Title page for ETD etd-04132009-090803


Type of Document Dissertation
Author DeCuir, Sharlene Sinegal
Author's Email Address ssineg1@tigers.lsu.edu
URN etd-04132009-090803
Title Attacking Jim Crow: Black Activism in New Orleans, 1925-1941
Degree Doctor of Philosophy (Ph.D.)
Department History
Advisory Committee
Advisor Name Title
Gaines Foster Committee Chair
Alcia P. Long Committee Member
David Culbert Committee Member
John Lowe Committee Member
Robert Hogan Dean's Representative
Keywords
  • Creole
  • Depression
  • Civil Rights
  • New Orleans
  • Activism
Date of Defense 2009-03-31
Availability unrestricted
Abstract
After the 1896 Plessy v. Ferguson decision, blacks in the South lost most of the rights achieved during Reconstruction and for over half a century lived in a system defined by disfranchisement and segregation. Plessy promised a “separate but equal” society but by 1920 it was evident that separate was fulfilled but equal fell short in facilities. At about the same time, a three-tiered racial hierarchy, rooted in New Orleans long and distinctive racial history returned. New Orleans’ black community was split into two groups, American blacks and Creoles. The two groups rarely interacted. As the black community developed its own economy, independent of white control, however, interactions between elite members of each group began to take place.

By 1925, elite members of each group came together to provide the black community in New Orleans with its first racial progressionist leaders. Racial progressionists used a gradual and moderate approach centered on attacking Jim Crow from within. They practiced a restrained, modest and reasonable leadership style in which they carefully and slowly petitioned whites for concessions within the system while not posing a threat to the white power structure. They chose to work primarily through two organizations, the National Association for the Advancement of Colored People and the Federation of Civic Leagues. Through these organizations racial progressionists strove to make separate better in New Orleans’ black community by petitioning for better schools and more recreational facilities. This study thereby examines, what might be considered, the first phase of the civil rights movement, in one southern city, New Orleans.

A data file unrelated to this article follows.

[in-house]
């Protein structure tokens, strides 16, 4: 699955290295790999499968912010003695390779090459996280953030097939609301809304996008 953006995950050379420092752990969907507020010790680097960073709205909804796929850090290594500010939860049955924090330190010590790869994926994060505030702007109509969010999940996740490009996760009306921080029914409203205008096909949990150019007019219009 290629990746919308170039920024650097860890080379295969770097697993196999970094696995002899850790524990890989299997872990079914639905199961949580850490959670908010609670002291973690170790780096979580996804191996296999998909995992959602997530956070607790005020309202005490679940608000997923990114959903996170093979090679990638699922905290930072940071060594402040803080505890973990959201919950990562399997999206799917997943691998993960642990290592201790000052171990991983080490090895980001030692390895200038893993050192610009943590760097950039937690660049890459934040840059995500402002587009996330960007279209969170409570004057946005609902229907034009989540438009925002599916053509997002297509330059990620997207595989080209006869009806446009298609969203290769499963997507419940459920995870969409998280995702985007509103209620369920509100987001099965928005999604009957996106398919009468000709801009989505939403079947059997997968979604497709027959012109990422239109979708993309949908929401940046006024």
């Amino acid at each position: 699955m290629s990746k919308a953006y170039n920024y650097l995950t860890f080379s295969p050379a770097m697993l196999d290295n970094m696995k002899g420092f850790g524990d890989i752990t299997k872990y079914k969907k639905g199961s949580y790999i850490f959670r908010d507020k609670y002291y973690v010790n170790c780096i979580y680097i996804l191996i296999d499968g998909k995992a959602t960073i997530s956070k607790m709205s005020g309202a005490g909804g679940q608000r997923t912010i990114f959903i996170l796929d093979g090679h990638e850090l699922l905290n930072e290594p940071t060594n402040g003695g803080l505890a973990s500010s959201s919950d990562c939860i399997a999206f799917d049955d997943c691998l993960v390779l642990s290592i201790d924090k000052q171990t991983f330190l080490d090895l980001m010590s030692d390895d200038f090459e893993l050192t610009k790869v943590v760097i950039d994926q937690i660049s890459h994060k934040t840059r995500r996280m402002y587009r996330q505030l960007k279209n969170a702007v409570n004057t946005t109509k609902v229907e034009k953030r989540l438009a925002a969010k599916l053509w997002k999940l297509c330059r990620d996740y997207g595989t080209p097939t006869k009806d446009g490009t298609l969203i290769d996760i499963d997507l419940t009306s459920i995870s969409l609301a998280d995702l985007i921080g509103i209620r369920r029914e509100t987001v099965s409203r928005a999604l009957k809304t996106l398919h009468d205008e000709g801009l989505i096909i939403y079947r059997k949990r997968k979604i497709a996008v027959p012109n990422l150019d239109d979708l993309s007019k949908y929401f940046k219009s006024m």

By the mid-thirties, the black community, led by the Louisiana Weekly, began to question the gradual and moderate approach of racial progressionists. The Weekly argued that the community needed new leaders who offered an active, aggressive and inclusive approach to obtaining civil rights. In 1941, a group of young men who called themselves “The Group” took over the leadership role in the New Orleans’ NAACP. They provided the community with the aggressive leadership it needed to continue the attack on the Jim Crow system that racial progressionists had begun in 1925.

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